France for six months. You then
need to change to French registration,
unless you're prepared
to take your car back for regular
visits to the UK for MOT and
You can also drive on your
English licence until it expires.
At this point you must apply for
a French licence from your Préfecture
or Sous-Préfecture. Beware:
will be involved. We've got full
details of how to go about getting both car registration
French driving licence on our
The French tax year runs from
1 January to 31 December.
You'll need to declare your
income each year on the annual
Déclaration des Revenus form
available from your local tax
office. Once you've filled it in
for the first year, it should be
sent out to you automatically
in the following years. You'll be
subject to French income tax
• live permanently in France
• have a residence permit
• spend more than 183 days
here during the calendar year
• hold most of your wealth
• or have your your main
professional activity based in
LASTLY... THE LIFESTYLE
There are all sorts of festivals
and events to look out for,
from your weekly market to
the custom of giving your best
friend Lilies of the Valley on the
first of May. Look out for what's
happening in your own village
or town. Most have communal
meals, which are great fun and
a good way of meeting others
in your community !
The French love to faire la bise. But
how many you should give - and when
you should give them - can prove a
mystery to the uninitiated.
First of all, how many: one, two, three or four?
It depends on which part of France you're in
and also on social standing. As a rule of thumb,
the further south you go, the more kisses you
should give. Bear in mind, however, that the
more socially elite tend to restrict themselves
to two. Children will automatically kiss, even
if they don't know you well. Teenage girls kiss
everyone, but boys tend to shake hands unless
they're related. At work, if you are on tutoyer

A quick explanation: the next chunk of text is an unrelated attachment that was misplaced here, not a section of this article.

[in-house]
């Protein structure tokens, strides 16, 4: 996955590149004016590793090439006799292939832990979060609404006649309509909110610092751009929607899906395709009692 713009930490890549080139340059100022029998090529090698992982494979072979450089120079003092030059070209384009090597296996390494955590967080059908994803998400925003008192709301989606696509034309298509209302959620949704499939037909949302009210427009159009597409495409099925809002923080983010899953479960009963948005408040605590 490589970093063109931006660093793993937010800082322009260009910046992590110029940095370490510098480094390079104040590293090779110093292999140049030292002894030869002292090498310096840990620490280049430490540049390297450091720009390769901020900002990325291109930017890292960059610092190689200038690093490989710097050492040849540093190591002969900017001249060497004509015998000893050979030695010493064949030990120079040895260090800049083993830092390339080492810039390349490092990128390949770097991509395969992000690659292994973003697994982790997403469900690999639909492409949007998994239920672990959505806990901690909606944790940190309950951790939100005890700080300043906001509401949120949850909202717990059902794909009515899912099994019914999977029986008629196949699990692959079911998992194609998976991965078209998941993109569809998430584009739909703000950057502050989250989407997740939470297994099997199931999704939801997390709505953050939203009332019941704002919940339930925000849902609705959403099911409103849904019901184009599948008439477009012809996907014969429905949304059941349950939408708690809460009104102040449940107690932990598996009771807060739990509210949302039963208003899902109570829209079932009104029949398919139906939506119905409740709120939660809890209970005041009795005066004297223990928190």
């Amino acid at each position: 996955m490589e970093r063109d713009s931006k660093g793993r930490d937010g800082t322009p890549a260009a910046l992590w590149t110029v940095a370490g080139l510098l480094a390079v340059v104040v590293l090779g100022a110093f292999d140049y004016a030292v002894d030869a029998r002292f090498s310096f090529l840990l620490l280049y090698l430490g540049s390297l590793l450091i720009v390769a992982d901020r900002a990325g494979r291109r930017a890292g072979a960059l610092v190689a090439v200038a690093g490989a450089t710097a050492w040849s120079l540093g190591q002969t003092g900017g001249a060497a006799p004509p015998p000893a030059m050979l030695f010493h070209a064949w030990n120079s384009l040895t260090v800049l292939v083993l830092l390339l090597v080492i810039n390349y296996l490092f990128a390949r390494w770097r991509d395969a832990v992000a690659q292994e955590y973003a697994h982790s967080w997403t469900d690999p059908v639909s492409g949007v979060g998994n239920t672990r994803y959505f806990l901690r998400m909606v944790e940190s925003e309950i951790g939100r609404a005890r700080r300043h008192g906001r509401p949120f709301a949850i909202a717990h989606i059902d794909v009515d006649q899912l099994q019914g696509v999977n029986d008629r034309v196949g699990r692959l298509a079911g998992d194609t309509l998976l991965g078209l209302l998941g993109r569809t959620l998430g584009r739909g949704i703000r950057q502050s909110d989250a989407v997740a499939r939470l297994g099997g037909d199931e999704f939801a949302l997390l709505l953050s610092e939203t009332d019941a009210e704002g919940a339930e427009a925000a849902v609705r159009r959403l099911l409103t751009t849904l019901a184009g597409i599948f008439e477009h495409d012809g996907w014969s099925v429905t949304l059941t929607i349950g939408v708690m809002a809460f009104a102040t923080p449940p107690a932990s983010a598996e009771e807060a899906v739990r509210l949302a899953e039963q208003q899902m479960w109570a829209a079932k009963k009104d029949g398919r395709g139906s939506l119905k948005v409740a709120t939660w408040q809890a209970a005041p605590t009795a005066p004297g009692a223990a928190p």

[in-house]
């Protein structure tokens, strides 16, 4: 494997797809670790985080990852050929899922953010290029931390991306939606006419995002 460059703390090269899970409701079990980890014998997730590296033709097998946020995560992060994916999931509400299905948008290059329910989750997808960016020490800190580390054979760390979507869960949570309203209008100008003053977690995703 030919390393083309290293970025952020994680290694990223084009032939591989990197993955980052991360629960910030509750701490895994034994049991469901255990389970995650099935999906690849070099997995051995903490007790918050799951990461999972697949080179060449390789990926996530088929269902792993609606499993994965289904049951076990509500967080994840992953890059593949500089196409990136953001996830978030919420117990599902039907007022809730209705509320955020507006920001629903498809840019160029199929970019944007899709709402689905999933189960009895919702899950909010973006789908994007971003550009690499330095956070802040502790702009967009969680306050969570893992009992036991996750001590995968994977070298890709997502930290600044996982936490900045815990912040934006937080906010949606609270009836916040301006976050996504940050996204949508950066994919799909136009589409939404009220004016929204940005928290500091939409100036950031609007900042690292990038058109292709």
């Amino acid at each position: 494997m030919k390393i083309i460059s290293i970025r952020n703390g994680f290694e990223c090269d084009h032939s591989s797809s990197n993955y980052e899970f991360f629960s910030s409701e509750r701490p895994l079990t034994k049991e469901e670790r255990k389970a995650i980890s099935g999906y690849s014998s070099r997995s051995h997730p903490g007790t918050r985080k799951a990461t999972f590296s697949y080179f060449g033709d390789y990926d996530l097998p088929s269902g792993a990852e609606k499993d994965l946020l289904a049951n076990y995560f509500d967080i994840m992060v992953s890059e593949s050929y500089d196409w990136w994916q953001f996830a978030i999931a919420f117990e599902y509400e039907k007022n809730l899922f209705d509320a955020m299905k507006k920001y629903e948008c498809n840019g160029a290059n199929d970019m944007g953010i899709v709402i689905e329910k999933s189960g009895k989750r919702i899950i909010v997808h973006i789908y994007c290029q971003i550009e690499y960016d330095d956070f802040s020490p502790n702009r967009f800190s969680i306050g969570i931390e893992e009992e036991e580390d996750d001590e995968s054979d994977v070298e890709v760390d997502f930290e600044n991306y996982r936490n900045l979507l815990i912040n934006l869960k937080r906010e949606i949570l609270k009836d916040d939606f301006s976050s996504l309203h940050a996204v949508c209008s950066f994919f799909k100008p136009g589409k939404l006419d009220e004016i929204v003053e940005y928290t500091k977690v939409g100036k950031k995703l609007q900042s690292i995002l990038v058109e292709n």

terms (i.e. using tu, the familiar version of 'you'),
you will kiss. If you use vous, shake hands. Generally,
you start la bise with the right cheek.
The simple rules are:
• Don't kiss someone with a higher rank
(including your boss) unless they initi ate
• Men kiss if they're from the same fami-
ly or good friends
• Even the French don't always know how
many kisses to give
• Upper classes tend to use the two-bises
rule; working class are likely to go for
• Make contact: air kissing is considered
And if in doubt, shake hands!
La Bise !
Bank HolidaysFrench bank holidays are different, of course! New Year's Day is celebrated, but you have to wait until Easter Monday
for the next one, as Good Friday isn't a public holiday. May is usually awash with holidays: May Day, on 1 May, is swiftly
followed by Victory in Europe (WWII) day on the 8th. This is taken very seriously, with roll calls of the fallen from each war
read out at war memorials omnipresent in every village. After this you may be invited to the salle des fêtes for drinks. Then
there's Ascension Day and Whit Monday, which, of course, change each year depending upon Easter.
Bastille Day comes on 14 July, with fireworks, while the Feast of the Assumption takes place on 15 August. Towards the end
of October, markets, florists and supermarkets are awash with magnificent chrysanthemum plants, ready to be taken to
cemeteries for All Saints Day on 1 November. Armistice Day follows on 11 November, providing a re-run of VE Day ceremonies.
And last, but by no means least, Christmas Day - but remember that Boxing Day is not celebrated here in France.
If a bank holiday falls on a Thursday or Tuesday, many people take the pont (bridge day) in between. But if it's on a Saturday
or Sunday, like Christmas this year, there's no extra day taken in lieu.